At 38 years old, Susan Polgar has reached heights that few women have ever equalled in the chess world. Despite the common assumption that men’s brains are better at understanding spatial relationships, giving them an advantage in games such as chess, Susan went on to become the world’s first grandmaster. Susan’s remarkable abilities have earned her the label of ‘genius’, but her psychologist father, Laszlo Polgar, believed that genius was “not born, but made”. Noting that even Mozart received tutelage from his father at a very early age, Polgar set about teaching chess to the five-year-old Susan after she happened upon a chess set in their home. “My father believed that the potential of children was not used optimally,” says Susan.
2007 • Brain
How are our moral decisions influenced by factors we’re not aware of? A phenomenon known as Moral Licensing claims that when we do something good, we often subconsciously allow ourselves to then do something bad. In this episode, I take a look at whether those who donate money to charity become more likely to let a kid take the blame for a crime they know they committed.
In this episode I visit a researcher who is studying memory by using machine learning and neuroimaging to detect and predict people's brain states. I also travel to Japan to meet with a team working on ways to record the content of peoples’ dreams.
Why is a party one of the most demanding and complex situations the human mind ever has to deal with? This programme investigates the extraordinary way that our minds work to allow us to communicate with other people.Professor Winston discovers how we recognise people, read their faces and bodies to understand what they’re thinking, and then charm them.Find out how to tell whether a smile is genuine, what happens when people 'click' with one another, and how to spot when someone's lying.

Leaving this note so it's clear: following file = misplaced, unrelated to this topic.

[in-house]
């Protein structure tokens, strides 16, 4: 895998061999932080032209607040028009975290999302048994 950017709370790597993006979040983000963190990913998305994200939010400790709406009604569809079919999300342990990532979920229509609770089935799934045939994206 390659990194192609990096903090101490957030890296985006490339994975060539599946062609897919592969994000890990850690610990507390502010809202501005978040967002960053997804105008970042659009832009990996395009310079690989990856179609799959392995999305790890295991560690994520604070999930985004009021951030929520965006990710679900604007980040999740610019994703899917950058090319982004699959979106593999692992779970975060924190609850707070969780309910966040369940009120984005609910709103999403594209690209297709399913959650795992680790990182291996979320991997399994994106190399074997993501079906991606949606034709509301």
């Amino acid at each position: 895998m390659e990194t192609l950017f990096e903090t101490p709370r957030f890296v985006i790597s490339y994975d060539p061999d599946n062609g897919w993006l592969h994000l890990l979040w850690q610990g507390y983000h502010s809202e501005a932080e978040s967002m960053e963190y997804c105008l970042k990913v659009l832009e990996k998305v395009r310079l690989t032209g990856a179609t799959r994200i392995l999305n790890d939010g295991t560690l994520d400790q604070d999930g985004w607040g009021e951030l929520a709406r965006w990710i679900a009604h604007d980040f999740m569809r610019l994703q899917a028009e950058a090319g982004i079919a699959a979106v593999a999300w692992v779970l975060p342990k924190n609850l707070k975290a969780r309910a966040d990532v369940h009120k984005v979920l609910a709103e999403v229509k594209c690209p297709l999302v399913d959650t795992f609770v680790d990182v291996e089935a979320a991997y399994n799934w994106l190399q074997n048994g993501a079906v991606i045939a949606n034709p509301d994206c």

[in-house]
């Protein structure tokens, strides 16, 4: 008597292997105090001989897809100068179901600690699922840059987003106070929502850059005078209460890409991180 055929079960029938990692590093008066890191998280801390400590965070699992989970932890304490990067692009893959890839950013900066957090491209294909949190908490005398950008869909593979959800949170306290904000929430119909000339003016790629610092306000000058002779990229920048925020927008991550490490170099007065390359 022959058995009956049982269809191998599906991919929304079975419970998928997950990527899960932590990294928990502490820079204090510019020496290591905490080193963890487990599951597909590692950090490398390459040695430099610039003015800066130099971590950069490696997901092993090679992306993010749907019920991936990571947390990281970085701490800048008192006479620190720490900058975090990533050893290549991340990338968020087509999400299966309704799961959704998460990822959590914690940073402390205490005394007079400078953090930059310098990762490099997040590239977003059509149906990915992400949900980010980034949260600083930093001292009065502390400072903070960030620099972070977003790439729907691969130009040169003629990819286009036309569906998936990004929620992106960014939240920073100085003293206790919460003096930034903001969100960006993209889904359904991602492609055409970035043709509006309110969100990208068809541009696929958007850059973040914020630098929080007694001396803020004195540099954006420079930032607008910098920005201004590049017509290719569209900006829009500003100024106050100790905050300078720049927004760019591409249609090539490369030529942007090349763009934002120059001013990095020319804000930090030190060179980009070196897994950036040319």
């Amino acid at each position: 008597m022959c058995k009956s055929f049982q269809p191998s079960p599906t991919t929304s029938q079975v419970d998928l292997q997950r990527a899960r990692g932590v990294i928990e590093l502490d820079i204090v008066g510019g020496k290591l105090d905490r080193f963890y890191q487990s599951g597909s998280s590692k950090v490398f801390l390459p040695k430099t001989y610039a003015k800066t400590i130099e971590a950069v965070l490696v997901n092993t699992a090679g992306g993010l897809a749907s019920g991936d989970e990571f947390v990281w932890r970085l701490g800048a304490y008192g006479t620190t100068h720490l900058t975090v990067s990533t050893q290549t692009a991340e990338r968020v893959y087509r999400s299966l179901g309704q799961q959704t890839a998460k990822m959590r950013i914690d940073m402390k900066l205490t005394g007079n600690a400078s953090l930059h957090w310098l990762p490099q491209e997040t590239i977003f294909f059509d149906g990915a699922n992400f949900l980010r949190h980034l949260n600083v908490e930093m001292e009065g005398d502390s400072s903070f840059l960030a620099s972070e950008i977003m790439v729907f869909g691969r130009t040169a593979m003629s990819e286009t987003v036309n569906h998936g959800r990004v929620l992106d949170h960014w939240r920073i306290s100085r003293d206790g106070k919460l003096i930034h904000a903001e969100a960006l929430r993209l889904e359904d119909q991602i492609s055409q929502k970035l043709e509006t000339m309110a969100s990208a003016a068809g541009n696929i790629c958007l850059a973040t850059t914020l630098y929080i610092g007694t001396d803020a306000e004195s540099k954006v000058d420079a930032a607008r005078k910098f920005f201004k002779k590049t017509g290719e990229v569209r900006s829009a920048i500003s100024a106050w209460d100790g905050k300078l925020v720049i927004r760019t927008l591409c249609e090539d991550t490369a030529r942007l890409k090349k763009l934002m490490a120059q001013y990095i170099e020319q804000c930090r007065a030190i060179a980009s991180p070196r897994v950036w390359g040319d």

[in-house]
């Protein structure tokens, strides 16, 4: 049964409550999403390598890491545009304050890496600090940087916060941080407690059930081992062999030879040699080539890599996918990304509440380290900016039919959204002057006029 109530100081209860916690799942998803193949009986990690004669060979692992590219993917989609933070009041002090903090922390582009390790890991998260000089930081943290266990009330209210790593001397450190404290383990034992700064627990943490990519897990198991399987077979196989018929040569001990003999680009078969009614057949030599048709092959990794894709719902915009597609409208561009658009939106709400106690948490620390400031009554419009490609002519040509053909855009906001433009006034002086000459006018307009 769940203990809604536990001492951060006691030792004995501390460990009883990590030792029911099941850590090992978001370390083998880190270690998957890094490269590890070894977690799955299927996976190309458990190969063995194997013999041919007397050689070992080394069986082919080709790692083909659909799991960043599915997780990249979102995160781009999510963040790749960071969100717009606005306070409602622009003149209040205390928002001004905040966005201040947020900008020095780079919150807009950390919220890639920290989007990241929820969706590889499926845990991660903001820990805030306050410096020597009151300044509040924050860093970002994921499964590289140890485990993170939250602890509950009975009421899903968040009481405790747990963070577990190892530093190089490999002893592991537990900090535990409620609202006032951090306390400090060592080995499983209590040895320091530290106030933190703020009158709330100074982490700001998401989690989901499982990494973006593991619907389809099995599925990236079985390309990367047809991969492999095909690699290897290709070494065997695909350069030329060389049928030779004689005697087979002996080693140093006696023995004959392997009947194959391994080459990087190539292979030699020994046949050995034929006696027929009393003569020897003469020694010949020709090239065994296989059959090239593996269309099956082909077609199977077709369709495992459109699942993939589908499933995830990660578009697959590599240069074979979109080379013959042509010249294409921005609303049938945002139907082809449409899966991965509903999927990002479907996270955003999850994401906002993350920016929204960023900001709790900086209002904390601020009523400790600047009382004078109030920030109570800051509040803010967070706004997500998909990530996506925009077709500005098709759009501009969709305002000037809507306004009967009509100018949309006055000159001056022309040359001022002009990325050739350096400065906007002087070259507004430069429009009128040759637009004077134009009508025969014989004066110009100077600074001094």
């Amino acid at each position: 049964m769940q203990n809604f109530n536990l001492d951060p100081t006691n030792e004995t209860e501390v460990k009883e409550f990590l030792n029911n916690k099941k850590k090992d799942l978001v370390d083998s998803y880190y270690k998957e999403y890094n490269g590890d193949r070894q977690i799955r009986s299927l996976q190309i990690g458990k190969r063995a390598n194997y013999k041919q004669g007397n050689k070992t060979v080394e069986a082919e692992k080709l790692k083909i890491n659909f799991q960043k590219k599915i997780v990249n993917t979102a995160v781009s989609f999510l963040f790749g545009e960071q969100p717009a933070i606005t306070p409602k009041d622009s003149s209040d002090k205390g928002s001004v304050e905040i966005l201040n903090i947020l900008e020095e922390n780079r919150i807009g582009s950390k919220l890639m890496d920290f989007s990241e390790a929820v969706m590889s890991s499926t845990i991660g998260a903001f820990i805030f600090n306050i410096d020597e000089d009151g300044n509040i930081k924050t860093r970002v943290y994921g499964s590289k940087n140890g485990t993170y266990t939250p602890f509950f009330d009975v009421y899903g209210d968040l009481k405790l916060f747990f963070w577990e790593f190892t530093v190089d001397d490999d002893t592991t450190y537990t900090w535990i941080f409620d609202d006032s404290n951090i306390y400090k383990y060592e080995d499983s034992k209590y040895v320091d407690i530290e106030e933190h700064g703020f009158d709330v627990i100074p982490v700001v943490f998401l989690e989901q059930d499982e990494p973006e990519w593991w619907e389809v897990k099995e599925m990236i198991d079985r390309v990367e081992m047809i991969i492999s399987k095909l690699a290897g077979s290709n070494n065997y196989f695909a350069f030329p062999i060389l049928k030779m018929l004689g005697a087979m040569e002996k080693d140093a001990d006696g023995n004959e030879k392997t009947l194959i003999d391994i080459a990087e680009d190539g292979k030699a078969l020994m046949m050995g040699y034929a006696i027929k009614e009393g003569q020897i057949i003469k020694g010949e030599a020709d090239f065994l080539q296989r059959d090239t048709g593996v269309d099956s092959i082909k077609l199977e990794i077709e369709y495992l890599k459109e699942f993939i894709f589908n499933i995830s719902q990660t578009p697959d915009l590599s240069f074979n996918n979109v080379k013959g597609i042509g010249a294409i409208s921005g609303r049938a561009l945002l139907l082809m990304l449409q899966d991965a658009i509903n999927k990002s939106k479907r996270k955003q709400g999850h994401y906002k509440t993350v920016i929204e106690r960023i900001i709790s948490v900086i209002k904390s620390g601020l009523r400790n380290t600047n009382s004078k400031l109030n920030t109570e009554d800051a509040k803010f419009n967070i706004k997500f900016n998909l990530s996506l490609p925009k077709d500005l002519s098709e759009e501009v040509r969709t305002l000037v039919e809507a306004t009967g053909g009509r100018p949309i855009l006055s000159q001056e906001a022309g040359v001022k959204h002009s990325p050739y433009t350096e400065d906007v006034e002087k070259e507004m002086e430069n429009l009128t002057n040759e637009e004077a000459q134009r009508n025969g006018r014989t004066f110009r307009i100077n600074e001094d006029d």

In the 1940s Dr. Walter Freeman gained fame for perfecting the lobotomy, then hailed as a miracle cure for the severely mentally ill. It was hailed by the New York Times as "surgery of the soul," a groundbreaking medical procedure that promised hope to the most distressed mentally ill patients and their families. But what began as an operation of last resort was soon being performed at some fifty state asylums, often to devastating results. Little more than a decade after his rise to fame, Walter Freeman, the neurologist who championed the procedure, was decried as a moral monster, and lobotomy one of the most barbaric mistakes of modern medicine. American Experience presents The Lobotomist, the gripping and tragic story of an ambitious doctor, the desperate families who sought his help, and the medical establishment that embraced him. From award-winning producers Barak Goodman and John Maggio (The Boy in the Bubble, The Fight), this one-hour film features interviews with Dr. Freeman's former patients and their families, his students, and medical historians, and offers an unprecedented look at one of the darkest chapters in psychiatric history.
Through interviews with leading psychologists and scientists, Neurons to Nirvana explores the history of four powerful psychedelic substances (LSD, Psilocybin, MDMA and Ayahuasca) and their previously established medicinal potential. Strictly focusing on the science and medicinal properties of these drugs, Neurons to Nirvana looks into why our society has created such a social and political bias against even allowing research to continue the exploration of any possible positive effects they can present in treating some of today's most challenging afflictions.
2013 • Brain